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‘They provide the strength when you don’t have it’

November is annually recognized as Hospice Month, and retired Afton Police Chief John Coulter believes that designation is one highly deserved.

Robert "Bob" Coulter (right) sits at the Lake Icaria campsite with son John (middle) and son-in-law Dean Fox (left) in summer 2009.
Robert "Bob" Coulter (right) sits at the Lake Icaria campsite with son John (middle) and son-in-law Dean Fox (left) in summer 2009.

Last year, 1.5 million Americans were checked into hospice care. One of those patients was Robert “Bob” Coulter, John’s father who passed away after a battle with cancer last year.

Hospice care is specialized type and philosophy of care that provides assistance to patients who have been medically certified to have less than six months to live. The palliative care provided focuses on providing relief to symptoms including any pain or physical or mental strain at any stage of illness, focusing on the patient’s quality of life.

Battling leukemia, Bob and his family made the decision to receive hospice care.

“He would tell me that he knew the end was coming now,” said John.

Bob Coulter was born in 1922 and raised during the Great Depression on a farm outside of Corning. Bob graduated from Corning High School at age 15 and worked locally until joining the United States Army Air Force as a bomber during World War II in the fall of 1942. After being honorably discharged, Bob worked as postmaster over Corning and later Creston. Bob also lent his time volunteering as assistant fire chief and emergency medical services for Corning, something his son Jon would later credit for his own career in emergency service.

“I made my first ambulance run at 13,” said John. “Dad called and said someone had gotten drunk and fallen on the ice and went and picked me up. We had to use a hearse because the ambulance was already out. You should have seen their face. They were pushing my dad away and saying ‘I’m not dead yet, I’m not dead yet!’”

Bob retired in 1980 and moved to Missouri with his wife Joanne. Ten years later, the Coulters moved to the Rio Grande Valley, where they would stay for decades, enjoying the warm environment and spending his days camping — his favorite past time.

“He loved to go camping everywhere. We camped all over the United States,” said John.

Bob had battled skin, colon and prostate cancers over the course of twenty years, but in 2018 Bob was diagnosed with leukemia. As his health worsened, Bob and Joanne moved back to Iowa, and Bob began receiving in-home hospice care through EveryStep Home Care.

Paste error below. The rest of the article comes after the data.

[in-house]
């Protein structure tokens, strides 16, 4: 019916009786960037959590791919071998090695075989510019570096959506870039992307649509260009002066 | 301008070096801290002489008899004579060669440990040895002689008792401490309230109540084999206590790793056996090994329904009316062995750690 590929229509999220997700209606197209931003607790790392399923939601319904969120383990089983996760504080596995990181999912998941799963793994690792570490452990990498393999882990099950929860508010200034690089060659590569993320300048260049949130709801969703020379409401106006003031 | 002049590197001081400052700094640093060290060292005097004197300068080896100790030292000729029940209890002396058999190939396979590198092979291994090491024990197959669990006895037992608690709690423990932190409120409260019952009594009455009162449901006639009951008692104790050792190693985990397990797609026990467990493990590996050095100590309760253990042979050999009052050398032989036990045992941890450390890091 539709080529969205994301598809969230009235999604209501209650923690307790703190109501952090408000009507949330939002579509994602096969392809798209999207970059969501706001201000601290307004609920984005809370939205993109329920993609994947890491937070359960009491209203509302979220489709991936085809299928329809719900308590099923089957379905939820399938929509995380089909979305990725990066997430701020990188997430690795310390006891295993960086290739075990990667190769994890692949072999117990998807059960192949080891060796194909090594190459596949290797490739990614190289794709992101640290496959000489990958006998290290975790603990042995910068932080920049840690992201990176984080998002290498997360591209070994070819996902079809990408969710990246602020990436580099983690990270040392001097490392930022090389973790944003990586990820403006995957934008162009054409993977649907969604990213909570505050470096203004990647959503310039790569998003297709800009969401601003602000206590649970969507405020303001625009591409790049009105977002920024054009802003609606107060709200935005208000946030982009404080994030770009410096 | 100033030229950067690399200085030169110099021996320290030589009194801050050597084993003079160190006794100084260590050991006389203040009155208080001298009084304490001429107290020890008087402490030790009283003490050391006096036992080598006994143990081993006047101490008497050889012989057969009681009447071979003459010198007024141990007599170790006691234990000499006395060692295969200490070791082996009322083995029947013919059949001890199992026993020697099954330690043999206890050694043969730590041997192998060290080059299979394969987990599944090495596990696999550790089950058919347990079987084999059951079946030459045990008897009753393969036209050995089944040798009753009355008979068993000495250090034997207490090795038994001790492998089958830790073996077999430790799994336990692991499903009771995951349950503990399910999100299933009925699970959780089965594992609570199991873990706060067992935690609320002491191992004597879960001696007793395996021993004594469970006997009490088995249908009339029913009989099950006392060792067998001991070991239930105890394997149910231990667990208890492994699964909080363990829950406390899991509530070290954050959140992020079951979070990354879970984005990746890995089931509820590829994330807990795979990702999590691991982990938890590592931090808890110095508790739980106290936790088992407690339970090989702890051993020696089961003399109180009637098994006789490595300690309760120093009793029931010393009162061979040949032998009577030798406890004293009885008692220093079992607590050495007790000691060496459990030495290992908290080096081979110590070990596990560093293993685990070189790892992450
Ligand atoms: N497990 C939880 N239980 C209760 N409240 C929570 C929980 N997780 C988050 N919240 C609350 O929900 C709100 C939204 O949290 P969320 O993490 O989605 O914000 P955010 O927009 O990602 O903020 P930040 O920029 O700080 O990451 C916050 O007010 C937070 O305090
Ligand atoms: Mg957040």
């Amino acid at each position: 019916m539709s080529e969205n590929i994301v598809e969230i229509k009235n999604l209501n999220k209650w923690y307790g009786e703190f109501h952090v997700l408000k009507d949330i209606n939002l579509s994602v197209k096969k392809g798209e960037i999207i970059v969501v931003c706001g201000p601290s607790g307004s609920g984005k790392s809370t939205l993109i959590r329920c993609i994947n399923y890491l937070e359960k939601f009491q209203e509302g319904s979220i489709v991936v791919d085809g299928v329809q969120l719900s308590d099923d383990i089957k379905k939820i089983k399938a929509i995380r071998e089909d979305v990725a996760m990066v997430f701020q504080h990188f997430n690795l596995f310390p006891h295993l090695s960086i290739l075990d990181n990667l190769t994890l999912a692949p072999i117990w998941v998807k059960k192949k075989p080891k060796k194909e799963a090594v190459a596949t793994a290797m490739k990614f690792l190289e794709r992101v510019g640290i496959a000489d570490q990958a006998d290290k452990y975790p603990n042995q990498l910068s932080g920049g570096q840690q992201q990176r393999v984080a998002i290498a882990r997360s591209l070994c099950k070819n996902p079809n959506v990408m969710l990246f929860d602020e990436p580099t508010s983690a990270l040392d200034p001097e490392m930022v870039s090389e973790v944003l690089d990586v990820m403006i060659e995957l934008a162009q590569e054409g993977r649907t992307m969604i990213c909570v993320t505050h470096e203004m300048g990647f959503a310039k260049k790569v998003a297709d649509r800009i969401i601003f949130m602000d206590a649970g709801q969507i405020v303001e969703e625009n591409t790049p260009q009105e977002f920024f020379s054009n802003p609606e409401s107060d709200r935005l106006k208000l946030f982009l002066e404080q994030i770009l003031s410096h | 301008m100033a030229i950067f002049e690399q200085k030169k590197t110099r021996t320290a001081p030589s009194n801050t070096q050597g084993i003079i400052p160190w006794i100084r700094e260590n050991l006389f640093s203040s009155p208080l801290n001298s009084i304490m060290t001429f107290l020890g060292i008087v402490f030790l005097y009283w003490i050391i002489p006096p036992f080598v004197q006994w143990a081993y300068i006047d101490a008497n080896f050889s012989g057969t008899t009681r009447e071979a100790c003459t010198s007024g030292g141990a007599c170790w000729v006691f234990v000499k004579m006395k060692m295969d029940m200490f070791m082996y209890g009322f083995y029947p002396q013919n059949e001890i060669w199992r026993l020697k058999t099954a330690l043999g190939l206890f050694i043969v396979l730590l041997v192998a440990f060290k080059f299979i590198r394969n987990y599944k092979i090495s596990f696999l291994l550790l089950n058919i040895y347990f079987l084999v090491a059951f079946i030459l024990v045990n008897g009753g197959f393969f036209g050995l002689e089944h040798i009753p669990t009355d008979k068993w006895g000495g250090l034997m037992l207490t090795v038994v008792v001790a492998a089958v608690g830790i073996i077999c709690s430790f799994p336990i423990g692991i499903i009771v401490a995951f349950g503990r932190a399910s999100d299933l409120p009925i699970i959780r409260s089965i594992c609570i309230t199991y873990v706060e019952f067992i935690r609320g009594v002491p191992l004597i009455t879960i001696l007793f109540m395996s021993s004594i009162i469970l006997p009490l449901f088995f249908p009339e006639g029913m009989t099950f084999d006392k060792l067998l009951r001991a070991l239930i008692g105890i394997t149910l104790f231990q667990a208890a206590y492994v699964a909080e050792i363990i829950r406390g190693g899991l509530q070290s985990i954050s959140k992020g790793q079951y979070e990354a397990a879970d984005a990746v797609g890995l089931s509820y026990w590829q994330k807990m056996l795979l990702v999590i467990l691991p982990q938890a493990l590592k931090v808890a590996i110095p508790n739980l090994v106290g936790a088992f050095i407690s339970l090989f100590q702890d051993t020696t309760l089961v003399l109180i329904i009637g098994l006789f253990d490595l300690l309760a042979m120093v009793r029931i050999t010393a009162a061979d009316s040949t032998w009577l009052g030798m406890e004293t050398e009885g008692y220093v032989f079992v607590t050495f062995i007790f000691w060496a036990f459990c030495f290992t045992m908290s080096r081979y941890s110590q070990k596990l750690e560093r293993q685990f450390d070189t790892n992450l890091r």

“He loved those people. They were so good to them and he knew it,” said John.

Bob would later receive hospice care at the EveryStep Hospice House facility.

“They’d work with him and get him comfortable,” said John. “It was almost like it was one-on-one, even if they had five patients in at once. They’d show such care and concern like each patient was the only patient that mattered to them. And I don’t know how they do that. I couldn’t do hospice work.”

A large part of hospice care isn’t related to medicine, but to planning and processing the end of life. Nurses provide mental and emotional support, and spiritual support to those who practice. John says this helped comfort Bob and eased him throughout the process.

“It took him a while to face that reality of death,” said John. “But those nurses, bless their souls. They were so caring and so giving. They would spend two hours just visiting my dad. They even got him to open up on things he never talked about.”

John notes that the care and relief hospice provided was not just for his father, but for the family as well.

“The social worker still calls and checks on my wife and I. I’ll get calls randomly from the staff to see how I’m doing. It touches,” said John. “They provide the strength when you don’t have it.”

Bob’s battle with leukemia went in waves, with periods of worsening and rebounding. Bob had left and re-entered hospice four times, with the fourth time being the final time.

“The first three times the staff would tell us we probably want to call family in, that the time is here,” said Coulter. “Then the next morning dad would be up in bed laughing and telling jokes. Honestly two of the three times I thought it was the end. He was semi-comatose and didn’t recognize family. Then he would bounce back and say, ‘it’s not my time yet’.”

John recalls his father wasn’t one who often discussed the topic of his own death, but in the last year of his life Bob would tell his son about what he would miss.

“I’m gonna miss coffee with you and my three Oreo cookies,” Bob had told John in 2018.

Due to the nature of hospice, the decision of accepting care for a loved one is a heavy choice. John offers a piece of advice to someone who faces this situation.

“Don’t be afraid to do it,” said John. “Hospice is going to help you more than hurt you. The care is going to be far better than you can take care of somebody on your own, and it’s the most personal care. They have the training to deal with the last stage of life and to help with you as a survivor,” said John.

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